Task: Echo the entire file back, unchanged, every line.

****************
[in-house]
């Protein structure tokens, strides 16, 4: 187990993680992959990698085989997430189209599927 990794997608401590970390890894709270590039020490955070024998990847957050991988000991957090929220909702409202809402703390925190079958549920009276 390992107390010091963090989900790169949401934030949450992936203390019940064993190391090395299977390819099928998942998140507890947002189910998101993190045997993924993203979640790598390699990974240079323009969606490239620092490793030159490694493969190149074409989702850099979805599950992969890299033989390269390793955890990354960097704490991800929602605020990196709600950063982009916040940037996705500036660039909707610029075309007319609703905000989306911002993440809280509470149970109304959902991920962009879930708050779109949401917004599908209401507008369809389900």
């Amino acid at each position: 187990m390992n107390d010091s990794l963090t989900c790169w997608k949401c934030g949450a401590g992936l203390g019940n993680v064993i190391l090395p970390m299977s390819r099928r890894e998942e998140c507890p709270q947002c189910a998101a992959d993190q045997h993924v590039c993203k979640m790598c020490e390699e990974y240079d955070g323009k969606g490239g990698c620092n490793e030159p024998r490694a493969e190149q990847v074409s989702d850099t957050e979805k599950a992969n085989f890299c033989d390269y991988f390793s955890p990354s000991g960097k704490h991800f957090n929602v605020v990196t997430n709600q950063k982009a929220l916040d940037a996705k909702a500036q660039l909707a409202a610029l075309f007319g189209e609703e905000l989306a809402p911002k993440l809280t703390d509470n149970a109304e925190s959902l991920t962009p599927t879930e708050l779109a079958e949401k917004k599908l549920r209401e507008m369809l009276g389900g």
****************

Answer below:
[in-house]
């Protein structure tokens, strides 16, 4: 187990993680992959990698085989997430189209599927 990794997608401590970390890894709270590039020490955070024998990847957050991988000991957090929220909702409202809402703390925190079958549920009276 390992107390010091963090989900790169949401934030949450992936203390019940064993190391090395299977390819099928998942998140507890947002189910998101993190045997993924993203979640790598390699990974240079323009969606490239620092490793030159490694493969190149074409989702850099979805599950992969890299033989390269390793955890990354960097704490991800929602605020990196709600950063982009916040940037996705500036660039909707610029075309007319609703905000989306911002993440809280509470149970109304959902991920962009879930708050779109949401917004599908209401507008369809389900």
């Amino acid at each position: 187990m390992n107390d010091s990794l963090t989900c790169w997608k949401c934030g949450a401590g992936l203390g019940n993680v064993i190391l090395p970390m299977s390819r099928r890894e998942e998140c507890p709270q947002c189910a998101a992959d993190q045997h993924v590039c993203k979640m790598c020490e390699e990974y240079d955070g323009k969606g490239g990698c620092n490793e030159p024998r490694a493969e190149q990847v074409s989702d850099t957050e979805k599950a992969n085989f890299c033989d390269y991988f390793s955890p990354s000991g960097k704490h991800f957090n929602v605020v990196t997430n709600q950063k982009a929220l916040d940037a996705k909702a500036q660039l909707a409202a610029l075309f007319g189209e609703e905000l989306a809402p911002k993440l809280t703390d509470n149970a109304e925190s959902l991920t962009p599927t879930e708050l779109a079958e949401k917004k599908l549920r209401e507008m369809l009276g389900g």